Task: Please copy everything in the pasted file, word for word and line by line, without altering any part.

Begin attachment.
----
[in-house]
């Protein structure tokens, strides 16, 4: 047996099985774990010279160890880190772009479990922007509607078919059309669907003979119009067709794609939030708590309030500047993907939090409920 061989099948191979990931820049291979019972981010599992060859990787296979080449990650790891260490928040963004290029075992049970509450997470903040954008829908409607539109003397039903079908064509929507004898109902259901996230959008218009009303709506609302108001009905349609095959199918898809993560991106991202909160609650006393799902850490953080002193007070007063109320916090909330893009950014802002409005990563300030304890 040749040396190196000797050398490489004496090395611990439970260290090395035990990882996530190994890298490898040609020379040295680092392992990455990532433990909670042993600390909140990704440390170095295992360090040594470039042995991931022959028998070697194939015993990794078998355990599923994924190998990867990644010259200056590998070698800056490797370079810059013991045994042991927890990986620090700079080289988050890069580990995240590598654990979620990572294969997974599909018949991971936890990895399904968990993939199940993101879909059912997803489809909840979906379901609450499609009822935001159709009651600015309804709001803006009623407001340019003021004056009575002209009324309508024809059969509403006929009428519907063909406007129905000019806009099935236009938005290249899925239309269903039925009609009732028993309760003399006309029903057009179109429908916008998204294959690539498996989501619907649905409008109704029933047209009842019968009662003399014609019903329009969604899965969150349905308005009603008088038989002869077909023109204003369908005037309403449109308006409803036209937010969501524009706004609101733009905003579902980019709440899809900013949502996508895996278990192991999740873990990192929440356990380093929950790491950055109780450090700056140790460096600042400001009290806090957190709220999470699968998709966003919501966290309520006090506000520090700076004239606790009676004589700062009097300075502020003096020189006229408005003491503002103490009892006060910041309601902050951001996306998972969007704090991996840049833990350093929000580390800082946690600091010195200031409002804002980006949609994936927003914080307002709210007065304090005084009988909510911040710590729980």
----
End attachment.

[in-house]
């Protein structure tokens, strides 16, 4: 047996099985774990010279160890880190772009479990922007509607078919059309669907003979119009067709794609939030708590309030500047993907939090409920 061989099948191979990931820049291979019972981010599992060859990787296979080449990650790891260490928040963004290029075992049970509450997470903040954008829908409607539109003397039903079908064509929507004898109902259901996230959008218009009303709506609302108001009905349609095959199918898809993560991106991202909160609650006393799902850490953080002193007070007063109320916090909330893009950014802002409005990563300030304890 040749040396190196000797050398490489004496090395611990439970260290090395035990990882996530190994890298490898040609020379040295680092392992990455990532433990909670042993600390909140990704440390170095295992360090040594470039042995991931022959028998070697194939015993990794078998355990599923994924190998990867990644010259200056590998070698800056490797370079810059013991045994042991927890990986620090700079080289988050890069580990995240590598654990979620990572294969997974599909018949991971936890990895399904968990993939199940993101879909059912997803489809909840979906379901609450499609009822935001159709009651600015309804709001803006009623407001340019003021004056009575002209009324309508024809059969509403006929009428519907063909406007129905000019806009099935236009938005290249899925239309269903039925009609009732028993309760003399006309029903057009179109429908916008998204294959690539498996989501619907649905409008109704029933047209009842019968009662003399014609019903329009969604899965969150349905308005009603008088038989002869077909023109204003369908005037309403449109308006409803036209937010969501524009706004609101733009905003579902980019709440899809900013949502996508895996278990192991999740873990990192929440356990380093929950790491950055109780450090700056140790460096600042400001009290806090957190709220999470699968998709966003919501966290309520006090506000520090700076004239606790009676004589700062009097300075502020003096020189006229408005003491503002103490009892006060910041309601902050951001996306998972969007704090991996840049833990350093929000580390800082946690600091010195200031409002804002980006949609994936927003914080307002709210007065304090005084009988909510911040710590729980």